After numerous counselling sessions I got over it, but you think that because you stop making yourself throw-up every day that you’ve flushed your issues away too. But I’d only addressed a problem that was caused by a much deeper issue. I was still missing the attention I always deserved, but never got because cancer robbed me of a mother. I didn’t have that one person that tells you you’re beautiful every day no matter what. And when you have a void that deep, it affects the way you see other people too.
So naturally, you go for all the wrong guys; the one’s that don’t deserve you – because you need some kind of validation – and the ones that don’t value you, because deep down you don’t really value yourself. You’re one of the good ones, but hey, “nice guys always finish last”. And of courses they do, because nobody wants nice guy… not even you.
The feeling can be overwhelming, and forces a lot of people into bouts of depression. While other people go in the opposite direction, and listen to that little niggling voice that tells them that if they can achieve perfection, this feeling will dissipate. I’m the latter; so I workout six days a week in the hopes of being desired. I dream of success so I can prove I’m not as worthless as I feel inside. And I crave fame so that when others appreciate me, I won’t feel as lonely as I do some days.
But for some reason, no matter what you do, the boy you like will always pick the slut with slightly better genes. Thus the soul-destroying feeling returns. Don’t get me wrong, I’ve got ropey losers I slept with four years ago banging my door down because I look better than I did, but now they want me, I only seek the affection of someone else that doesn’t. And that rejection still hurts far more than it ever should. And you end up right back where you were, picking yourself apart again.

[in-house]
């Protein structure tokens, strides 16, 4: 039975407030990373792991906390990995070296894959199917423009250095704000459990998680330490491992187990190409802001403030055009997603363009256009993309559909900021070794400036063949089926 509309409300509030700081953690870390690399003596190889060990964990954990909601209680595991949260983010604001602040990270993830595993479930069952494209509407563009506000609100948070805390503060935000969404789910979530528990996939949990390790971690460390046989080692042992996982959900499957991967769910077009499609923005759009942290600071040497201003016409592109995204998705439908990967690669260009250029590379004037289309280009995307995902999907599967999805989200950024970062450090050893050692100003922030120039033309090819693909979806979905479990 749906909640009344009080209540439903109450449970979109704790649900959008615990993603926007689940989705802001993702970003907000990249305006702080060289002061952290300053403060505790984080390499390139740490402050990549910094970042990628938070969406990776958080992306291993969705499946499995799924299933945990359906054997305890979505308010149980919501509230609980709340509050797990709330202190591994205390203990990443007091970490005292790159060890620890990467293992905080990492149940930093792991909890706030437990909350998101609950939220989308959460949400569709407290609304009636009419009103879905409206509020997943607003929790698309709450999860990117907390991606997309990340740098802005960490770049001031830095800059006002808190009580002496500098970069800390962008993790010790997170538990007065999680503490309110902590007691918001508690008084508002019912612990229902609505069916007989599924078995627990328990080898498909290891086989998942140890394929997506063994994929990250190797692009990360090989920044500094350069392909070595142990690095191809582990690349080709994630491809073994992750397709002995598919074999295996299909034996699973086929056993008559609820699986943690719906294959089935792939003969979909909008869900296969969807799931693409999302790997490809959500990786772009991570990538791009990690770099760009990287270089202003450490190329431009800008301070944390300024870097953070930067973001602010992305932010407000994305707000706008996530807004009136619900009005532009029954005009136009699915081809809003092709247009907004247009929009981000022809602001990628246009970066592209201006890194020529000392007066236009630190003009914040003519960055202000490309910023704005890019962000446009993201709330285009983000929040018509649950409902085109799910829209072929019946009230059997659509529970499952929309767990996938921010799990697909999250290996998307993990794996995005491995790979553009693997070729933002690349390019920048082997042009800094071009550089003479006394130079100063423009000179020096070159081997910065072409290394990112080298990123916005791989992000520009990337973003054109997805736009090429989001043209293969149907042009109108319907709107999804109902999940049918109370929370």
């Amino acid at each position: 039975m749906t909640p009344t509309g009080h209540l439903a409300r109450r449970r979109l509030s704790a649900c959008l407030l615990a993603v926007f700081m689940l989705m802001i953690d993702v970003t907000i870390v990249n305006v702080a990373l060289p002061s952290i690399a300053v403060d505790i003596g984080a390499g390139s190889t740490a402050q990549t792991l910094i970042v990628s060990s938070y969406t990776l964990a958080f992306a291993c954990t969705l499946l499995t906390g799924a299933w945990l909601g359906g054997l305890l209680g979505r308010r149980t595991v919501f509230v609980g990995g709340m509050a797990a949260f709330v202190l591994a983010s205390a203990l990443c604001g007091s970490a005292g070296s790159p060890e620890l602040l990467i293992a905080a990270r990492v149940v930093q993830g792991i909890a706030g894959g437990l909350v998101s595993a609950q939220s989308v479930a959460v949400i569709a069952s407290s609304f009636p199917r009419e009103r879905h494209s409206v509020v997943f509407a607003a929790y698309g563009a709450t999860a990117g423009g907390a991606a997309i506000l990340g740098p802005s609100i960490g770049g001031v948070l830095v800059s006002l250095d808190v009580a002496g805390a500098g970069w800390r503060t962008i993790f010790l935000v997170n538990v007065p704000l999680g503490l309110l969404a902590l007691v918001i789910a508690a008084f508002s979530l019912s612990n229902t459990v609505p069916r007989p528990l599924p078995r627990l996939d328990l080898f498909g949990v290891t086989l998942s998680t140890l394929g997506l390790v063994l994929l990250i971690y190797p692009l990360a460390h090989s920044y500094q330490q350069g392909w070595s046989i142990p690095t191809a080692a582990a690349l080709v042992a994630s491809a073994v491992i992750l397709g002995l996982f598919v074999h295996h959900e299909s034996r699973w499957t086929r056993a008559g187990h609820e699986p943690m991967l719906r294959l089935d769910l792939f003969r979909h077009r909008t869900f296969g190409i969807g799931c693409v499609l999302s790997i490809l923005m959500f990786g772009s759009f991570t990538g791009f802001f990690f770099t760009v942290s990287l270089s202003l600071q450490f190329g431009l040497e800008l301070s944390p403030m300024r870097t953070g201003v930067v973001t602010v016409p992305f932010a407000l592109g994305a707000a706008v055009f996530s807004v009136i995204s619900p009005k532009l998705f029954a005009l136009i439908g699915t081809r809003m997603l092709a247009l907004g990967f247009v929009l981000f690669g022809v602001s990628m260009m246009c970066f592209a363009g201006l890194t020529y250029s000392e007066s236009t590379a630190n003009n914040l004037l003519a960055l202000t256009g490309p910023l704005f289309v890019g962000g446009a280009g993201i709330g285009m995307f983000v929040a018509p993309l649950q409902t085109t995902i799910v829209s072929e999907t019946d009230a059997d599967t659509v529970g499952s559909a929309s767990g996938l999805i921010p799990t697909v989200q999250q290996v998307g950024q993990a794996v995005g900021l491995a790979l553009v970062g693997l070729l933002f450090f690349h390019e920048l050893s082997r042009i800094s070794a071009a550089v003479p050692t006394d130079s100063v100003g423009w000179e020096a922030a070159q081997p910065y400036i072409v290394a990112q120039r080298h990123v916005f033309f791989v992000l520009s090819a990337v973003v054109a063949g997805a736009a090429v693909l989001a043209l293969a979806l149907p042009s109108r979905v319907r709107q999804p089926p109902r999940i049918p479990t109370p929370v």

The thing with Bridesmaids Syndrome is that it’s a very complex concept; deep down you kinda know it’s there, but you don’t actually realise that it’s something that isn’t going to get better until you address it. It’s something that just smacked me in the face one night at 3am after copious amounts of alcohol. I’m sure that recognising it within oneself is an important step, but where do you go next?
Honestly, I don’t know… Perhaps it’s something you’re saddled with and just have to accept. Perhaps one day we’ll realise that it just doesn’t matter as much as we always thought it did. Or perhaps one day we won’t care about who loves us, because we’ll love ourselves enough.
What I do know, is that I currently have no desire to stop chasing the ideal physique and definitely no chance of settling for minor success. I know that while deep down I’m never good enough for myself, or anyone else, that sometimes they’re never good enough for me either. Because one crippling affect of the Bridesmaid Syndrome is that while you believe you’re searching for happiness, you’re actually searching for perfection, in yourself, and others. Constantly looking outward for a fulfilment that you’ll never find until you correct what’s buried inside first.
So for now, I’ll strive to be somebody that’s the furthest cry from who I used to be; with the amazing body, the glamorous lifestyle, the unnecessary fame, because then, maybe one day, I’ll be perfect enough to be someone’s first choice.